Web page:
In September, the announcement that many of Sunoco’s northeast refineries would be closing upset workers at the 109-year-old Marcus Hook refinery in Delaware County, Pennsylvania, located southeast of Philadelphia. By early December, nearly 500 workers were on the path to unemployment.
Sunoco originally said they would keep the facilities open until July when a buyer could be found, then reversed course and began the closings citing “market realities.” The workers looked for a politician to save them, a lofty goal in the politically divisive Keystone State. News Works reported on the economic impact of Sunoco’s decision:
The displaced workers first looked to their Governor, Tom Corbett, for help, but Corbett was nowhere to be found. He was noticeably absent in terms of demanding answers from the corporation, something he has shown a penchant for since his time as Attorney General. Corbett was busy making sure as little money was gained by Pennsylvania as possible. Workers took to the Governor’s mansion looking for answers, but found, much like their refineries, that the mansion was bare:
Enter Democratic Senator Bob Casey, Jr. He is running for re-election in 2012 and has called for Senate hearings on the refinery closings. A sign of the times, Casey took few actions to stop the closings as they happened, but tried to jump on the jobs train in retrospect:
The senator (Casey) sent a request to U.S. Sen. Jeff Bingaman, D-N.M., chairman of the Senate Energy and Natural Resources Committee for a hearing to examine the impact of the closure of ConocoPhillips’ Trainer refinery and Sunoco Inc.’s Marcus Hook and Philadelphia facilities.
“We expect both companies to provide as much information about buyers and about their plans here so … they can assure the American people that the steps that they take will ensure that gas prices don’t go through the roof, that we have that refining capacity to power this country and to keep us safe,” Casey said.
“If they can answer all of these questions, … then maybe we can have a more productive discussion,” the senator said. “But, until that happens, we have a lot of questions for these companies that they are not answering.”
Demanding the truth is admirable, but not as admirable as demanding action at the time of need. The Senate hearing will put pressure on the company to tell the truth about the impact of their decision on local economies and the price of gas, but is too late to ensure the workers, many of them union boilermakers, keep their jobs. Since the shutdown was announced in September, Casey has been working with other elected officials, among them U.S. Rep. Patrick Meehan (R-7), and union leaders:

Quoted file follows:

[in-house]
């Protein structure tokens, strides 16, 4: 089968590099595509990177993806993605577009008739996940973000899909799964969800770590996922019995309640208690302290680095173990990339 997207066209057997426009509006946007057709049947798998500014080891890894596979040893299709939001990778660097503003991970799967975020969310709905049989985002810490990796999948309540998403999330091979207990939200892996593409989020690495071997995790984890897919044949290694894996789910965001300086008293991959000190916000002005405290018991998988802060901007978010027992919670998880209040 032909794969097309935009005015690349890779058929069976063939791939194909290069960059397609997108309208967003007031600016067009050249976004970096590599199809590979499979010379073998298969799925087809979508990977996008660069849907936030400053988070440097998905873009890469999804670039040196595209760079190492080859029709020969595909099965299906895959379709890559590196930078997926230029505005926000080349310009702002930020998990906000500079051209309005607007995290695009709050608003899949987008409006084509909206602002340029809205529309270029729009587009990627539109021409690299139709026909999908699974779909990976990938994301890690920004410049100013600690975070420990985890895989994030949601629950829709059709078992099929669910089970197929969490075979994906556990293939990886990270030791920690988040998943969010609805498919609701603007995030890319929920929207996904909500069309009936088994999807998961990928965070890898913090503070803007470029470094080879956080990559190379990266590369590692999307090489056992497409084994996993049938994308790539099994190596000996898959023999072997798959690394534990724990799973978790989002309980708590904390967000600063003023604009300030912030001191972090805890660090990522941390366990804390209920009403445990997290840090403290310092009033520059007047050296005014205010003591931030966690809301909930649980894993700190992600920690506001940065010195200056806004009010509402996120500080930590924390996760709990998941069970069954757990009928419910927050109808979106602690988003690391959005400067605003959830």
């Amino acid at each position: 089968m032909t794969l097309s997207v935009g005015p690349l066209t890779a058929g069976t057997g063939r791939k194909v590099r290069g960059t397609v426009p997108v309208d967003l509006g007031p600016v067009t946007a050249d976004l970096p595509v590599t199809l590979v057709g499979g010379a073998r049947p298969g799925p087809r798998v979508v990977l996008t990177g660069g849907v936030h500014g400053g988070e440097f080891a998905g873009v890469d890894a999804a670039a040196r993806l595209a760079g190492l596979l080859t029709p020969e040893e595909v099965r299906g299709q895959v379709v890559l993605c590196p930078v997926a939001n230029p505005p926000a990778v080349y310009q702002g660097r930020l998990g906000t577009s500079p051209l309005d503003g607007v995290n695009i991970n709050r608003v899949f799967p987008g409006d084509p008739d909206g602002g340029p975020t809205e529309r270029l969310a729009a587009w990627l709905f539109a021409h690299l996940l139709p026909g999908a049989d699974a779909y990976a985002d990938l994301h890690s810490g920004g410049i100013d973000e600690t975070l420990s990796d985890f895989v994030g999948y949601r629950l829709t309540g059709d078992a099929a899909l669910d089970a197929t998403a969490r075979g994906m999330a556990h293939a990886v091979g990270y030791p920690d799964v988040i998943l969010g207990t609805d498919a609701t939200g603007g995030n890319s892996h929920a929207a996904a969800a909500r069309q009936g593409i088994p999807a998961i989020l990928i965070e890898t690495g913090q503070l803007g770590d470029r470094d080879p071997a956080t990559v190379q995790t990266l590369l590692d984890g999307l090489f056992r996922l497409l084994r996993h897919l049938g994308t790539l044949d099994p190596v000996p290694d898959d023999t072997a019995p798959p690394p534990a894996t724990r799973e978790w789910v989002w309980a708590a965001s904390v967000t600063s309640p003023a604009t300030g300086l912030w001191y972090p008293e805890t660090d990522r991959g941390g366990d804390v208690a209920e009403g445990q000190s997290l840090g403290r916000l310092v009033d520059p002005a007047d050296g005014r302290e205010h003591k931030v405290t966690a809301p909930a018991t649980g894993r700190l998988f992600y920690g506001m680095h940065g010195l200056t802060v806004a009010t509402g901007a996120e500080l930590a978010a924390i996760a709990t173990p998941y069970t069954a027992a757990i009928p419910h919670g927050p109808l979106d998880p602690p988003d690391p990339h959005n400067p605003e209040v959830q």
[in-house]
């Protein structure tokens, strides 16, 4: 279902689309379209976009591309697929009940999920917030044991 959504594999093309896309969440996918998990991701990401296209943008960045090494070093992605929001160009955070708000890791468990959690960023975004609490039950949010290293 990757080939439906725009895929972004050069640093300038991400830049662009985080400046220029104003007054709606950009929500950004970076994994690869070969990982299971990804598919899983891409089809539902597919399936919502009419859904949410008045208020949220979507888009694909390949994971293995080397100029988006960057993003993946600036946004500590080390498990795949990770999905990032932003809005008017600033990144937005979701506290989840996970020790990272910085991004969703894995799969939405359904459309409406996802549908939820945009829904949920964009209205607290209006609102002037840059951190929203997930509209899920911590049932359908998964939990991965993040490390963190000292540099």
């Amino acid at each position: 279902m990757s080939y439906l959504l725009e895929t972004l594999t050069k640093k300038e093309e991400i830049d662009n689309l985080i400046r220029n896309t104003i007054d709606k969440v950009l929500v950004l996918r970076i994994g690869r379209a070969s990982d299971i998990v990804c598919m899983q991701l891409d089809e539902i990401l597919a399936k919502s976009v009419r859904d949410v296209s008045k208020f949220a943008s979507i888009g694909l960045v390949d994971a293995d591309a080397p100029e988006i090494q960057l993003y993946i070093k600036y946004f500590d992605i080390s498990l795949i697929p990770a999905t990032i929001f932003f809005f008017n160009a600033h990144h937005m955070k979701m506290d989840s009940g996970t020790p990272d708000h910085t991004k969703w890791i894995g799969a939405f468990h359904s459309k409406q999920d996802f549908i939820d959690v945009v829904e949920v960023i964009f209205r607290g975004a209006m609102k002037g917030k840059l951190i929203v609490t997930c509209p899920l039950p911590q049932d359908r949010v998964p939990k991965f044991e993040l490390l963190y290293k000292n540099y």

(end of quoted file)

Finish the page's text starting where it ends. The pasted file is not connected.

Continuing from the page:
“We have provided them with regular updates on the status of the sales process and the reasoning behind the decision to exit refining,” he said in a statement. “That being said, we are limited in what we can say about the process and the parties to which we are speaking due to confidentiality agreements.
“The offers of assistance and support Sunoco has received have been much appreciated, and we have conveyed those offers to potential buyers. We are acutely aware of and concerned about the impact this change in our business may have on employees and the local communities, so we are doing everything we can to find the right buyer for both facilities.”
Along with the economic impact of closed refineries comes a safety risk, according to Philly.com:
The closing of two oil refineries could become a financial disaster for Marcus Hook and Trainer, and Delaware County officials said Thursday that they were trying to make sure it didn’t also become an environmental one.
“These communities can be assured we’re doing everything possible to protect their safety,” Council Chairman Tom McGarrigle said at a news briefing after an hour-long meeting with ConocoPhillips and Sunoco Inc. officials.
Conoco has closed its Trainer plant, and Sunoco is shutting down in Marcus Hook.
McGarrigle said the companies would keep “safety crews and firefighting apparatus” at both sites.
“There are potential fire and hazardous-material risks that we need to be prepared for,” said Ed Doyle, co-chairman of the county’s emergency-planning committee.
Officials did not identify specific risks, nor would they disclose emergency plans, citing security issues.
Doyle said both companies had agreed that local officials “can go in anytime and look at anything.”
An abandoned oil refinery poses serious fire risks for the community. Below is a clip of a fire at a closed Sun Oil Refinery in Marcus Hook, taken by an observer.
In Pennsylvania, blue collar workers are being left on the hook for the fallout of political ineffectiveness. The rise of the “corporate profit at all costs” climate has become a recurring scene in modern America. While Senator Casey’s proposed hearings will hopefully make an example of the situation in the Keystone state so that other municipalities do not allow the same hurtful chain of events, it may well end up another ‘too little, too late’ situation with respect to the boilermakers’ jobs.